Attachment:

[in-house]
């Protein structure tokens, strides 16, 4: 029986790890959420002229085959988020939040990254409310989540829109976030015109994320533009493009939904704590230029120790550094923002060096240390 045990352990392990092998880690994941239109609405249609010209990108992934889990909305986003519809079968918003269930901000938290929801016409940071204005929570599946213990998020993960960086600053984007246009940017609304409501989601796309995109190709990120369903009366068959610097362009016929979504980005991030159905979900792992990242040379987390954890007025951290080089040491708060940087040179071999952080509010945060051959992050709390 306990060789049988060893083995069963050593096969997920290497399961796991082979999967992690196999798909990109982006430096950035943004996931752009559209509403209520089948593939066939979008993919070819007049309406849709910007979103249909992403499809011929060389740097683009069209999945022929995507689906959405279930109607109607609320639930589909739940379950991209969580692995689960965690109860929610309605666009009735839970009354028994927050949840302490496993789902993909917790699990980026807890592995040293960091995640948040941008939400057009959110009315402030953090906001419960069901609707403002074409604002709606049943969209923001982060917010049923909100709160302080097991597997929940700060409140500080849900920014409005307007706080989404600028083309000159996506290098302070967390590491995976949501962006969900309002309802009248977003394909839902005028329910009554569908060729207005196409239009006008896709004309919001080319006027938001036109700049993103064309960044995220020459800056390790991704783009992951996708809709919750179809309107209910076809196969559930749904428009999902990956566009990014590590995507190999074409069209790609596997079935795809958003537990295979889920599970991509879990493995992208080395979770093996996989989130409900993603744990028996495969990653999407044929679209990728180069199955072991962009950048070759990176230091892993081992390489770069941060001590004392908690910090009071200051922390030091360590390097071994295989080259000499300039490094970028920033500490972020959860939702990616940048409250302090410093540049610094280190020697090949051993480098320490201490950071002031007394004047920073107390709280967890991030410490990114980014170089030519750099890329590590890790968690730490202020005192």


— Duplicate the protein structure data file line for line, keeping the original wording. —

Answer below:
[in-house]
């Protein structure tokens, strides 16, 4: 029986790890959420002229085959988020939040990254409310989540829109976030015109994320533009493009939904704590230029120790550094923002060096240390 045990352990392990092998880690994941239109609405249609010209990108992934889990909305986003519809079968918003269930901000938290929801016409940071204005929570599946213990998020993960960086600053984007246009940017609304409501989601796309995109190709990120369903009366068959610097362009016929979504980005991030159905979900792992990242040379987390954890007025951290080089040491708060940087040179071999952080509010945060051959992050709390 306990060789049988060893083995069963050593096969997920290497399961796991082979999967992690196999798909990109982006430096950035943004996931752009559209509403209520089948593939066939979008993919070819007049309406849709910007979103249909992403499809011929060389740097683009069209999945022929995507689906959405279930109607109607609320639930589909739940379950991209969580692995689960965690109860929610309605666009009735839970009354028994927050949840302490496993789902993909917790699990980026807890592995040293960091995640948040941008939400057009959110009315402030953090906001419960069901609707403002074409604002709606049943969209923001982060917010049923909100709160302080097991597997929940700060409140500080849900920014409005307007706080989404600028083309000159996506290098302070967390590491995976949501962006969900309002309802009248977003394909839902005028329910009554569908060729207005196409239009006008896709004309919001080319006027938001036109700049993103064309960044995220020459800056390790991704783009992951996708809709919750179809309107209910076809196969559930749904428009999902990956566009990014590590995507190999074409069209790609596997079935795809958003537990295979889920599970991509879990493995992208080395979770093996996989989130409900993603744990028996495969990653999407044929679209990728180069199955072991962009950048070759990176230091892993081992390489770069941060001590004392908690910090009071200051922390030091360590390097071994295989080259000499300039490094970028920033500490972020959860939702990616940048409250302090410093540049610094280190020697090949051993480098320490201490950071002031007394004047920073107390709280967890991030410490990114980014170089030519750099890329590590890790968690730490202020005192």